I always like a success story with an interesting twist, and so much the better if it combines old school with modern times. And thus we make the acquaintance of Charles Messier, a Frenchman who wrote his legacy on the very heavens above.
It's great timing: Those heavens get a lot of attention this time of year. As springtime approaches many exotic galaxies are climbing into their most viewable positions. These galaxies are often named with an “M” for “Messier.” When astronomers talk about M31, M94, and so on, they're referring to galaxies from Messier's catalog of 110 celestial objects, such objects to include not only galaxies but other intriguing stuff like nebulae and star clusters.
Even in today's high tech age, when telescopes are whizzing around on satellites, the Messier catalog, the first version of which was published over 240 years ago, is still a player.
So let's hear it for old school!
The great twist in the story is that Messier's fame isn't rooted in what he wanted to find but rather in what he didn't want to find.
After all, Charles Messier (1730-1817) was mostly a comet hunter. But his efforts to discover comets were often stymied by finding “false positives” of other celestial objects. He eventually started compiling a list of these non-comet objects so he could keep track of them and not be distracted by them.
So Messier's catalog started out as a cosmic “do not call” list from a comet hunter. Messier did find his share of comets, of course, so everything's cool on that count, just in case you were wondering.
As the years went by and his catalog grew, it's possible that he kept finding new stuff for it for its own sake, not merely as a comet-distraction list. But either way, well, there it is.
You might wonder if any normal person can see any of the stuff I'm blabbering about. Well, sure; that's the whole point. Much of the stuff can be seen with mere binoculars, and some can even be seen with the bare eyeball. The Web has this stuff listed all over the place and books are devoted to it as well.
Let's go raw eyeball here for a couple of examples.
“Messier 45,” or M45 for short, is the Pleiades, a sparkling little group of stars. This group is easily seen with just a casual glance, though, of course, aiming binoculars or telescopes at the thing will reveal ever more stars.
The Japanese call this group “Subaru.” Yes, that's right, just like the car.
Take a look at a Subaru logo and you'll notice it depicts an array of stars. Those are the Pleiades, Messier 45. The stars are essentially a family formed from the same bunch of gas. But as they age they will eventually drift apart and float away into the cold, harsh universe.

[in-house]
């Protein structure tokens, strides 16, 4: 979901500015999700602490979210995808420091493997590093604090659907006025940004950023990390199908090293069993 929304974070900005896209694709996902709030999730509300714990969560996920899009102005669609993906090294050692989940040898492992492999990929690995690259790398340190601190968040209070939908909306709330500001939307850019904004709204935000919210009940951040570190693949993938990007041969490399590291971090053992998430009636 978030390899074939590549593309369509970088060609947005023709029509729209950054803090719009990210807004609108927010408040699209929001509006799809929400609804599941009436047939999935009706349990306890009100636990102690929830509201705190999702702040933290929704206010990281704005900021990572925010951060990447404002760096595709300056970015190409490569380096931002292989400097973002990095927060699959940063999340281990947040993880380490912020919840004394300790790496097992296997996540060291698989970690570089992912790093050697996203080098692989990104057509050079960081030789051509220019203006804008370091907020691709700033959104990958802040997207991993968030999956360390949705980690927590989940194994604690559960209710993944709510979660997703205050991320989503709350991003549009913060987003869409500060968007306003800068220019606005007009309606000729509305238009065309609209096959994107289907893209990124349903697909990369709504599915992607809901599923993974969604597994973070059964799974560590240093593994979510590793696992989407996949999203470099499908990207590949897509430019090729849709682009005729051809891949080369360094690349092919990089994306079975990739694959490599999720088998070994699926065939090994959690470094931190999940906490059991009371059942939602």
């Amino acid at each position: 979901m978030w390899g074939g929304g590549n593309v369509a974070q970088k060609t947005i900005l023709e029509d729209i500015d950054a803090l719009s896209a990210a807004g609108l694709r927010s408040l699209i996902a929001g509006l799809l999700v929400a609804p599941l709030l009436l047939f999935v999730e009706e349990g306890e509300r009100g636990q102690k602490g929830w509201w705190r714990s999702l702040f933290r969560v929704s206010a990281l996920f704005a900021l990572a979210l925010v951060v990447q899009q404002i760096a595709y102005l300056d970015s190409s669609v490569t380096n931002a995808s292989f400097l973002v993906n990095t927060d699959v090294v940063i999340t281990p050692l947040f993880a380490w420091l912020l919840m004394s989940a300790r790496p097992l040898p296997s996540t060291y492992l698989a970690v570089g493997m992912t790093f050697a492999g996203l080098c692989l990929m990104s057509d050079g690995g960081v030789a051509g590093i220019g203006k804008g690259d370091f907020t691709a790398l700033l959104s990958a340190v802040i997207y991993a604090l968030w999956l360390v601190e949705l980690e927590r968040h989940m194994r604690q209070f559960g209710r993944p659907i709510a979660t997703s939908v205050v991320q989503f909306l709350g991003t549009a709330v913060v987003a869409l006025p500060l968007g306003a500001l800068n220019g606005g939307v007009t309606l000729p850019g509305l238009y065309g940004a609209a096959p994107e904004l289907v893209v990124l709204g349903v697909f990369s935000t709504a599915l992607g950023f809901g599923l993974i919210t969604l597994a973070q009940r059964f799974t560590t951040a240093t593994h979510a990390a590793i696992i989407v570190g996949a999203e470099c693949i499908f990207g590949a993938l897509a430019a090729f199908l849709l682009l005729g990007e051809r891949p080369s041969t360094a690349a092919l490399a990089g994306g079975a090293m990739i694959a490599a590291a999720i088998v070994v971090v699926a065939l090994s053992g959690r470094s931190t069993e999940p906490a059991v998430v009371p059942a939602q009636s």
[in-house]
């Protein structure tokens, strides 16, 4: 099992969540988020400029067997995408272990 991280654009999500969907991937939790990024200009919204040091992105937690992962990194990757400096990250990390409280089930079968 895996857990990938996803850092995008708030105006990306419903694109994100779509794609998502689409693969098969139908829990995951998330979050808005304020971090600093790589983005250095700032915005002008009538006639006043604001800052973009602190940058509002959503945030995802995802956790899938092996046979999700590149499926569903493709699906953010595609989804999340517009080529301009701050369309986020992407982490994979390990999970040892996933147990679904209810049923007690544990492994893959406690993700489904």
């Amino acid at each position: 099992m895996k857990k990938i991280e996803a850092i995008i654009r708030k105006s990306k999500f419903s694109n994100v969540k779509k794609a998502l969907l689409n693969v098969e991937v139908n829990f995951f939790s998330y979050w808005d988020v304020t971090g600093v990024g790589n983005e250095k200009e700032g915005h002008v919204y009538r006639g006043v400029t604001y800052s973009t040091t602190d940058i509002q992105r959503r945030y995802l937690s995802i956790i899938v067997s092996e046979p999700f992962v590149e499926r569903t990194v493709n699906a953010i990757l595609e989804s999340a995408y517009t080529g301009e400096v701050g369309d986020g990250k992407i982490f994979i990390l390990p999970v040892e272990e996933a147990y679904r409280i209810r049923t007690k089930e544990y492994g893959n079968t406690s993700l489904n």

Here's some more night sky awesomeness available to the bare eyeball: Messier 42, otherwise known as the Orion Nebula. I'll note that the Chinese phrase “three stars” refers to the three stars of Orion's belt, and that's just the place to start.
Hanging down from this belt is a line of dimmer stars. I count three of them, but I don't know if there is an official tally. Anyway, these depict Orion's sword. The middle part of this line has a fuzzy haze. That haze is the Orion Nebula, which is an array of lively cosmic gas that is a star factory. M42 is one of the most famous, and most photographed, areas of the sky.
It's amazing that your mere eyeball can see this space cloud from about 9 quadrillion miles away. It took that light 1,500 years to make the journey to Earth from M42. These distances are, of course, ball park, since nobody has actually driven the route and noted the odometer settings.
If you want to find the Pleiades or Orion, a few minutes on the Web should do the trick. Both are in Saipan's skies right now. Better yet, and a whole lot more fun on Saipan, find a boat captain and ask; these salts are usually quite knowledgeable about celestial signposts.
One of my pals has observed, and photographed, all 110 of the Messier objects. That's a fairly common project for dedicated amateur astronomers. And this is the time of year when some astronomy clubs hold “Messier marathons,” as members race to see who can espy the most Messier objects in the least amount of time. All the foregoing is too hardcore for me, though. I'm just a slob in a beach chair and the only thing I'm racing to is my bag of potato chips.
There are, of course, more recent catalogs of celestial objects, but Messier's is still a bedrock reference and a staple of terminology.
So the next time you're eyeballing the night skies from your beachside barbecue, hoist a toast to the M-man himself. The guy was hunting comets, but he landed far bigger game.
Visit Ed Stephens Jr. at [URL=”http://edstephensjr.com”]EdStephensJr.com. His column runs every Friday.